N29: New Treatment Possibilities For Lynch Syndrome-Associated Cancer?

J. Walkowska1, T. Kallemose1, G. Jönsson2, M. Jönsson2, O. Andersen1, M. H. Andersen3, I. M. Svane3, A. Langkilde1, M. Nilbert1, 2, 4, C. Therkildsen1

1 -The Danish HNPCC register, Clinical Research Centre, Copenhagen University Hospital, Hvidovre, Denmark. 2 – Institute for Clinical Science, Department of Oncology and Pathology, Lund University, Sweden. 3 – Center for Cancer Immune Therapy, Copenhagen University Hospital, Herlev, Denmark. 4 – The Danish Cancer Society Research Center, Copenhagen, Denmark.

 

Aim: Recent advances within immunotherapy have proven highly effective in microsatellite instable tumors, which offer promising treatment options for Lynch syndrome patients. However, different immune evasion mechanisms may influence the response rate and call for further investigation in Lynch syndrome tumors.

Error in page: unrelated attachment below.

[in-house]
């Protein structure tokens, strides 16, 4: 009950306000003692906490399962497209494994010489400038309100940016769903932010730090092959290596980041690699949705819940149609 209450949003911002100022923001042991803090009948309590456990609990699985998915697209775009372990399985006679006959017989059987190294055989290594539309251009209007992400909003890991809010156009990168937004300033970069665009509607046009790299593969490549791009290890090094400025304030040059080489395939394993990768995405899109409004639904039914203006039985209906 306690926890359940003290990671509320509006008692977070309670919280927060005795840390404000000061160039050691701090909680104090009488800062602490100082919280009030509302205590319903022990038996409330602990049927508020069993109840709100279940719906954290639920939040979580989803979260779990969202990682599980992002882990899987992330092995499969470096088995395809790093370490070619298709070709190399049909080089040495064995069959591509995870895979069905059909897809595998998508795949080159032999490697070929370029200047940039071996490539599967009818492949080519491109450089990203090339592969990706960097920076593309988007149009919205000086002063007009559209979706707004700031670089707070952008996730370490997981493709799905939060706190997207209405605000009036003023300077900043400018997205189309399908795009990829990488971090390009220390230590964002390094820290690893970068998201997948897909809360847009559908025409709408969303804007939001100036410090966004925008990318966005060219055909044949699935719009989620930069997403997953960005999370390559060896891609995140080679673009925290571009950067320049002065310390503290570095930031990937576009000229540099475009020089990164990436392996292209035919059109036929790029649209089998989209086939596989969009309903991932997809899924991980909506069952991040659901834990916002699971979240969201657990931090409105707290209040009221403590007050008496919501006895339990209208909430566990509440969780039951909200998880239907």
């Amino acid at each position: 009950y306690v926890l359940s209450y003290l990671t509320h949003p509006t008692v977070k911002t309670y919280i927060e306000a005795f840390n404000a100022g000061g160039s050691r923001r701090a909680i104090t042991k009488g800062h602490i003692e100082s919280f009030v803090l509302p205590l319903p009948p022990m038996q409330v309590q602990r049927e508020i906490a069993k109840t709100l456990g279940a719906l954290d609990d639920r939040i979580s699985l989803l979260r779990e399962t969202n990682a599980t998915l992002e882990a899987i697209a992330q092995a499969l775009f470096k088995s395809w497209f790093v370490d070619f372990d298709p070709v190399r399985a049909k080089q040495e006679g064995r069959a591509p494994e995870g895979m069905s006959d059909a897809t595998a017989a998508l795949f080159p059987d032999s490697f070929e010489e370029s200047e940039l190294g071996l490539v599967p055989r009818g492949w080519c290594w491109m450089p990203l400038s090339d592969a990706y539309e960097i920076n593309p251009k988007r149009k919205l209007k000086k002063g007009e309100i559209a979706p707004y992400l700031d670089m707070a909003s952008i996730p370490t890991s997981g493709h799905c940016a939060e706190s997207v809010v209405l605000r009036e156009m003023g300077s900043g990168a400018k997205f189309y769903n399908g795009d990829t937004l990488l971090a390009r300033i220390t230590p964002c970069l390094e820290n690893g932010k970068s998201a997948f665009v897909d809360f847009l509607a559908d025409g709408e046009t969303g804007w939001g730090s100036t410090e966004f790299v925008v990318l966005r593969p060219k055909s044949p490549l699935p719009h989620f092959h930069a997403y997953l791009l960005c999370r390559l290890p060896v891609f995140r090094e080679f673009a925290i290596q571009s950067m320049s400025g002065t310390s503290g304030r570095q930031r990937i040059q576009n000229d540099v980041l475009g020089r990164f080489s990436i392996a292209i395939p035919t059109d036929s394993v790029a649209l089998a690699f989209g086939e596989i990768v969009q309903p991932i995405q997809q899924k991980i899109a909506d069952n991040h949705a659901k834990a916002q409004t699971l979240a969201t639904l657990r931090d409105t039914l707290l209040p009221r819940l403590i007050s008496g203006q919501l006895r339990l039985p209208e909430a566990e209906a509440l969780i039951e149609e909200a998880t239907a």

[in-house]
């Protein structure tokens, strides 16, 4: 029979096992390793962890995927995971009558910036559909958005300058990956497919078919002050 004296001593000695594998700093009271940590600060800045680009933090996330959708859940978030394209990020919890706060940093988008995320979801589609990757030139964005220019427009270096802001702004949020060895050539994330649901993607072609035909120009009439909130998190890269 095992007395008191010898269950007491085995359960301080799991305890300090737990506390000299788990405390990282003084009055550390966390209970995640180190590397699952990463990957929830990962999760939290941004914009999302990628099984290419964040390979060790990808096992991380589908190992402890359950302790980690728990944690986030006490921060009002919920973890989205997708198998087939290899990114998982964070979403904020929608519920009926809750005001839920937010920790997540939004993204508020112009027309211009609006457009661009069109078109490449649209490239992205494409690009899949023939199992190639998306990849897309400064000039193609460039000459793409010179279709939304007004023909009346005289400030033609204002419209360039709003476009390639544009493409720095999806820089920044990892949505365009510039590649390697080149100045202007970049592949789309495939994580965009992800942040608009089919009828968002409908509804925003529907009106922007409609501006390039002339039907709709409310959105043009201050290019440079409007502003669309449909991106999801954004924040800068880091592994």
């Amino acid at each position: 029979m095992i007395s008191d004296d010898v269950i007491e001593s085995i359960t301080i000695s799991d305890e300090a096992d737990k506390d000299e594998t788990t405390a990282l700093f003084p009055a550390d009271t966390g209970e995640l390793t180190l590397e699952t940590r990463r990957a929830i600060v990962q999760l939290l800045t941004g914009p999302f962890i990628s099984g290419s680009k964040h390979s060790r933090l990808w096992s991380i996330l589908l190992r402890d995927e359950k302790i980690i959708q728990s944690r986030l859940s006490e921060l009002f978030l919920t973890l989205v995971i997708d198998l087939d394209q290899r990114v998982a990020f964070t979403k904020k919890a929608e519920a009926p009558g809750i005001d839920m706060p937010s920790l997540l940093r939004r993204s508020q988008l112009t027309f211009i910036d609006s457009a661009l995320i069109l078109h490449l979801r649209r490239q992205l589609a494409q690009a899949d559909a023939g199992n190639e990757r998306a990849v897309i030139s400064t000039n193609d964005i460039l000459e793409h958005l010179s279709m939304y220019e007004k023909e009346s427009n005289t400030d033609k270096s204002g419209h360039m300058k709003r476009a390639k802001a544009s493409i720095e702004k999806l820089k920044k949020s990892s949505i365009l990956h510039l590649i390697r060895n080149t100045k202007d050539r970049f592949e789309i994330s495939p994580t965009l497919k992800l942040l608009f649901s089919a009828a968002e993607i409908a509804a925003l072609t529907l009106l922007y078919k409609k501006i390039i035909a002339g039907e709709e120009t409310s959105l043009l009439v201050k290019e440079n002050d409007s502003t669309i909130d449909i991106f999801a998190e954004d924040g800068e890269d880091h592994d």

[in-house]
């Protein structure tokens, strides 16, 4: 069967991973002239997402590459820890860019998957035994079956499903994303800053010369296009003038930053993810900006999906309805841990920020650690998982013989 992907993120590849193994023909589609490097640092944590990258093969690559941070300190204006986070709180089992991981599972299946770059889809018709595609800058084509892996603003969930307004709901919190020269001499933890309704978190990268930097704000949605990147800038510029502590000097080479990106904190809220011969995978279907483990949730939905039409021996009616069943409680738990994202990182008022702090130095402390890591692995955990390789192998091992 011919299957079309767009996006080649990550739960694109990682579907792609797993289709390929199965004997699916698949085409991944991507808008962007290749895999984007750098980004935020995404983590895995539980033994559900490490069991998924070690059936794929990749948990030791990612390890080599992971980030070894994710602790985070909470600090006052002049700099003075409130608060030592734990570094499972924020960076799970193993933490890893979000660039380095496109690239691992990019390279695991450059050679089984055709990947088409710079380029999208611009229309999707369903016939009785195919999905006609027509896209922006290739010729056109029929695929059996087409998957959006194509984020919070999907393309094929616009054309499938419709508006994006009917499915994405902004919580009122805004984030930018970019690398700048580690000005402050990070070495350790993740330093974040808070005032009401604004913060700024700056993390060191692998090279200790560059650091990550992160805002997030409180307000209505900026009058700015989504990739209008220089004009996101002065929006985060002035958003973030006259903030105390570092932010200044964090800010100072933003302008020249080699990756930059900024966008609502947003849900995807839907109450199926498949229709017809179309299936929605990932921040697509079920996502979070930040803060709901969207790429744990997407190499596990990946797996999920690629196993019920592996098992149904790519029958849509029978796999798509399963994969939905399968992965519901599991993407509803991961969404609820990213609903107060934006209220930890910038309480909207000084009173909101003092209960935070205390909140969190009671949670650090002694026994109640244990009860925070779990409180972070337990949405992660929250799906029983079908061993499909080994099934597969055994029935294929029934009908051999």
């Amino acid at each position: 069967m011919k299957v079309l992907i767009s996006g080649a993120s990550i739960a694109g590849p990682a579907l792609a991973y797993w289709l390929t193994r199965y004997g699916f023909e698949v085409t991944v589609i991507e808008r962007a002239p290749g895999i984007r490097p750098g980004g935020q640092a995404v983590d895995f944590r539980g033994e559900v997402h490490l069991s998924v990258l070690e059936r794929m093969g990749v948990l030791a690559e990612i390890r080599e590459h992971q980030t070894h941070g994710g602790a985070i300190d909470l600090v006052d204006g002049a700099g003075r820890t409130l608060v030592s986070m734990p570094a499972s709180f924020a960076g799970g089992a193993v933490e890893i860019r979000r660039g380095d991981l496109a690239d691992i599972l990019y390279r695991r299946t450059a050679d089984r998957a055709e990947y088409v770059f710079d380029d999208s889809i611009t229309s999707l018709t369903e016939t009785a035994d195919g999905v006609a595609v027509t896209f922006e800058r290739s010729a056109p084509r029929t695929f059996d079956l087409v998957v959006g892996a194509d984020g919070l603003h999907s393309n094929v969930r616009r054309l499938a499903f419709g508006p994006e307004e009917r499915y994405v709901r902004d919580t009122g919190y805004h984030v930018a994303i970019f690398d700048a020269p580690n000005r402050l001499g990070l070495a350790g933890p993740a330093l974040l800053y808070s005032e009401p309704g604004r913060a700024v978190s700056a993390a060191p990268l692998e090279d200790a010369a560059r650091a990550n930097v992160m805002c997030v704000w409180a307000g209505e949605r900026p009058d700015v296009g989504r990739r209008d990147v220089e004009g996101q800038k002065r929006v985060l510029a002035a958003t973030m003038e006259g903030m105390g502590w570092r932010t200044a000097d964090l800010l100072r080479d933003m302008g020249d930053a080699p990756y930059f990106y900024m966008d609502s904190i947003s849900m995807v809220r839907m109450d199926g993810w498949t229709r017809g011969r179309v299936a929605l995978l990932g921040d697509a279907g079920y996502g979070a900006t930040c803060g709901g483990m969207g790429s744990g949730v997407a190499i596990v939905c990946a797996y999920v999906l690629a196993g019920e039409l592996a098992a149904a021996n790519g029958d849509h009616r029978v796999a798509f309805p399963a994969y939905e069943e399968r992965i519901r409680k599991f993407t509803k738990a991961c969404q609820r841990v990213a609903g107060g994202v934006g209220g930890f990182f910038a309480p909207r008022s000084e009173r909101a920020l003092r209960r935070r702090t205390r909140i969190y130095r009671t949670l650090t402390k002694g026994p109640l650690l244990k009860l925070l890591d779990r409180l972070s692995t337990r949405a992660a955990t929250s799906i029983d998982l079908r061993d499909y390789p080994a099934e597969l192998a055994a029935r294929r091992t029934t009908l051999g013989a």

Method: We examined the immunological tumor microenvironment and potential immune-escape mechanisms and ana-lyzed their prognostic value in 169 Lynch syndrome-associated colorectal cancers with comparison to 101 mi-crosatellite stable tumors.

Results: Lynch syndrome cancers where dominated by increased infiltration of CD3+ T cells, CD8+ cytotoxic T cells and CD68+ macrophages and showed up-regulation of pro-inflammatory genes suggestive of an immune-mediated surveillance and potential tumor-killing. Interestingly, two escape mechanisms were also found up-regulated in Lynch syndrome tumors, which related to loss of the MHC class I subunit, Beta-2-microglobulin (B2M), and T cell exhaustion through up-regulation of PD-L1. Immune evasive tumors showed up-regulation of genes involved in natural killer cell-mediated cytotoxicity and cell death indicating that additional immunological cell types may aid in the eradication of tumor cells. This was supported by survival analyses showing improved survival in patients with PD-L1 positive and B2M negative tumors.

Conclusion: These data suggest that detailed immunological characterization could predict immunotherapy response and should be performed prior to immune therapy.

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